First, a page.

History of Canadian Canoeing
The word canoe is derived from 'kenu' meaning dugout. Canoes seem to have evolved in many parts of the world to provide solutions for travel, transportation and hunting/fishing.
Dugout canoes made from large tree trunks were made in the Caribbean, Africa, America, Asia and Europe including here in the UK. A iron age dug out canoe has been found in the UK in Poole Harbour and is on show in the Poole Museum. Another from Shropshire is in the Harper Adams University, Newport. The oldest dugout canoe is from the Netherlands and has been dated to be older than 7000 BC.
In Polynesia canoes have a history of being rigged with sails and outriggers for increased stability and speed in favourable conditions. As well as dug out Polynesian canoe have been built with bullrush type plants over wooded frames.
Open canoes are most commonly associated with North America and Canada where the North American Indians were able to construct very light weight canoes using birch bark around a light weight wooden frame. These birch bark canoes opened up the waterways for exploration as the boats were strong yet light enough to be carried (portaged) around unnavigiable stretches of water. These boats also had the advantage that paddlers could make running repairs using the local materials - birch bark, pine roots and spruce resin.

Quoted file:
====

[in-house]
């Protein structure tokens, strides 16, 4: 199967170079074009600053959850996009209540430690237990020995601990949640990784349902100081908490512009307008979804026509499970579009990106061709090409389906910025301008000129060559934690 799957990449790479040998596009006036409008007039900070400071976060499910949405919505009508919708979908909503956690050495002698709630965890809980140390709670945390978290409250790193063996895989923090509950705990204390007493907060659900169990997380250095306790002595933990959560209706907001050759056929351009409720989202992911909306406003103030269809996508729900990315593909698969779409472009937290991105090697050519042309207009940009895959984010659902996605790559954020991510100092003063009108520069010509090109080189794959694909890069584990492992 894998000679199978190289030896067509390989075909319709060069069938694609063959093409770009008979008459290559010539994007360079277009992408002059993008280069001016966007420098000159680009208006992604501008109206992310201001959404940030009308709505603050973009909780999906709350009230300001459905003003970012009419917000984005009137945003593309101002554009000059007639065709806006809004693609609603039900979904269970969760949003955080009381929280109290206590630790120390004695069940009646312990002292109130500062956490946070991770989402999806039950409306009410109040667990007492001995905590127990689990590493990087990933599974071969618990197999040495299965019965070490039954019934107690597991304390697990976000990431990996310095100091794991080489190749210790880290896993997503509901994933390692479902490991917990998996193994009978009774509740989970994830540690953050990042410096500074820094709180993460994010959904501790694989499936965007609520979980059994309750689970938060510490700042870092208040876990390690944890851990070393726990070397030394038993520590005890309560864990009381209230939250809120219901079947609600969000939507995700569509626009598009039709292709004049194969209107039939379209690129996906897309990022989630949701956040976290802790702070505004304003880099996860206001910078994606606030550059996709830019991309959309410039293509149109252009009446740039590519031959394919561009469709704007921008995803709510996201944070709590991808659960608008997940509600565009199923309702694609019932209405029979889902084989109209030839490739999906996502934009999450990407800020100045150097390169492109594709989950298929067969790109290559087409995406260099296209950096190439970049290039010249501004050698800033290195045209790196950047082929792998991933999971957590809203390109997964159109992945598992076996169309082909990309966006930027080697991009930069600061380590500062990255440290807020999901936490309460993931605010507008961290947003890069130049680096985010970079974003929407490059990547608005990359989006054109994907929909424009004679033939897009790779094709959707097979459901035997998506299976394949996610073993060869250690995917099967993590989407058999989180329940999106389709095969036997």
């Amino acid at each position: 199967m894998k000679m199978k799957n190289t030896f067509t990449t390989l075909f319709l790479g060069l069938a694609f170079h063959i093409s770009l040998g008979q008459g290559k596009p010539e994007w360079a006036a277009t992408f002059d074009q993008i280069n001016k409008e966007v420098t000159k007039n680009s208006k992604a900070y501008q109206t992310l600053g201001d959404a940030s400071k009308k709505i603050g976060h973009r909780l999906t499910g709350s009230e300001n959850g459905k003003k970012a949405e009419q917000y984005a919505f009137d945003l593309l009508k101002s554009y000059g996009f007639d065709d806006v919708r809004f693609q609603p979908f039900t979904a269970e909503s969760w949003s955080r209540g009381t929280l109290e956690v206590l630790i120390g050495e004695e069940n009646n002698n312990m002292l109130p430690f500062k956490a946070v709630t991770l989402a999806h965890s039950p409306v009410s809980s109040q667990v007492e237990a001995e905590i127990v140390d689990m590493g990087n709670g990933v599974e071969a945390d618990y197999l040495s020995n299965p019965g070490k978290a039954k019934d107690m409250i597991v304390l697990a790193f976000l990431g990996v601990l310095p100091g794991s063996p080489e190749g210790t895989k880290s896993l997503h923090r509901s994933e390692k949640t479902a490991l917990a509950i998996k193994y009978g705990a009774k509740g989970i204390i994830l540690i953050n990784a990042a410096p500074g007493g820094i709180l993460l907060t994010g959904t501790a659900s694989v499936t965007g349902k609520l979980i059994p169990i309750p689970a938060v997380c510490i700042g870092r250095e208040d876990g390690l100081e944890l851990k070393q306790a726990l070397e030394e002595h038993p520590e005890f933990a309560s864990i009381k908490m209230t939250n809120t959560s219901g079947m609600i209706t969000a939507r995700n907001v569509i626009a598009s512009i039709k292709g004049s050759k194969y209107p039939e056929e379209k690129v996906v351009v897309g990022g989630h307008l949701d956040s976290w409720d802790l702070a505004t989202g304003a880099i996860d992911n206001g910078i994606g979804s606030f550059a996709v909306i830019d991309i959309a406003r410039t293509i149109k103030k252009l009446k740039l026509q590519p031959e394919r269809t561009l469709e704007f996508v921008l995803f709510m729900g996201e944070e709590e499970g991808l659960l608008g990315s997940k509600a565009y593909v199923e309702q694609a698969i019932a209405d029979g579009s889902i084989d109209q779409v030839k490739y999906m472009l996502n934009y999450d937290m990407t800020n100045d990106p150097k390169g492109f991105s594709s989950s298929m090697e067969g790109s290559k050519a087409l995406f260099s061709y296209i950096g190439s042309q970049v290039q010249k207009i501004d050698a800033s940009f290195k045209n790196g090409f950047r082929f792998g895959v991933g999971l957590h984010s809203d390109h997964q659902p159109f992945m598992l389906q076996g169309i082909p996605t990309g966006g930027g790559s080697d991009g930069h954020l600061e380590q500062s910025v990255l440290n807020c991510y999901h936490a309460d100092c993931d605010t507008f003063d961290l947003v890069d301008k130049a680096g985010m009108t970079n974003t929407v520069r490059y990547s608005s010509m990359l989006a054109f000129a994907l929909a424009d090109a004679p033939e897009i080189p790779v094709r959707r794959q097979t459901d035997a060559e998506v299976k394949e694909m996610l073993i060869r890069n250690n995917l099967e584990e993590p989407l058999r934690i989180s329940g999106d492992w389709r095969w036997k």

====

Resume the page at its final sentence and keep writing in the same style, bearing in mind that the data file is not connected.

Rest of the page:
Voyager canoes were used to paddle the inland waterways, carrying goods from inland to trading ships that sailed to Europe. The voyager paddlers had a reputation for joviality and mischief as well as hard work. The speeds and distances covered were impressive, even by today's standards. There is one report of a voyager canoe covering 500 miles in nine days in what must have been almost relentless paddling.
Our Big Canoes, inspired by the voyagers canoes of Canada and North America, are of a similar size but are constructed from modern composite materials making them strong, durable and light.